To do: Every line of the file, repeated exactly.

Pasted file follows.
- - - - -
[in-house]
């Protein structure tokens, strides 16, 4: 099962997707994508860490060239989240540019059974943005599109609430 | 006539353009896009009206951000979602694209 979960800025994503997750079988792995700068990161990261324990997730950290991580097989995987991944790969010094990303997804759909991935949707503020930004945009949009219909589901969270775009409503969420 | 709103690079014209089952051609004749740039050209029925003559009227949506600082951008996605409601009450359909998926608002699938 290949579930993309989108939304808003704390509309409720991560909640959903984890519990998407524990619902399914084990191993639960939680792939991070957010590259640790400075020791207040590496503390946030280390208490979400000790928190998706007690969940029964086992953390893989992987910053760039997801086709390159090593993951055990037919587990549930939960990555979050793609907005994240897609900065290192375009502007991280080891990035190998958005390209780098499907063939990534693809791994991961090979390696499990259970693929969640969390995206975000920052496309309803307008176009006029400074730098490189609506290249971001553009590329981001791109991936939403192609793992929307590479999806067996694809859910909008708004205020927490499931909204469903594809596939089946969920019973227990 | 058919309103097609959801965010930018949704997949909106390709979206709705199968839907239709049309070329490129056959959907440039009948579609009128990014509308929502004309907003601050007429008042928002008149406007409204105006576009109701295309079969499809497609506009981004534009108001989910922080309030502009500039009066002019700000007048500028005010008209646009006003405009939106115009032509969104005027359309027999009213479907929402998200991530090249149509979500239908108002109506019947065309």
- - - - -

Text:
[in-house]
């Protein structure tokens, strides 16, 4: 099962997707994508860490060239989240540019059974943005599109609430 | 006539353009896009009206951000979602694209 979960800025994503997750079988792995700068990161990261324990997730950290991580097989995987991944790969010094990303997804759909991935949707503020930004945009949009219909589901969270775009409503969420 | 709103690079014209089952051609004749740039050209029925003559009227949506600082951008996605409601009450359909998926608002699938 290949579930993309989108939304808003704390509309409720991560909640959903984890519990998407524990619902399914084990191993639960939680792939991070957010590259640790400075020791207040590496503390946030280390208490979400000790928190998706007690969940029964086992953390893989992987910053760039997801086709390159090593993951055990037919587990549930939960990555979050793609907005994240897609900065290192375009502007991280080891990035190998958005390209780098499907063939990534693809791994991961090979390696499990259970693929969640969390995206975000920052496309309803307008176009006029400074730098490189609506290249971001553009590329981001791109991936939403192609793992929307590479999806067996694809859910909008708004205020927490499931909204469903594809596939089946969920019973227990 | 058919309103097609959801965010930018949704997949909106390709979206709705199968839907239709049309070329490129056959959907440039009948579609009128990014509308929502004309907003601050007429008042928002008149406007409204105006576009109701295309079969499809497609506009981004534009108001989910922080309030502009500039009066002019700000007048500028005010008209646009006003405009939106115009032509969104005027359309027999009213479907929402998200991530090249149509979500239908108002109506019947065309």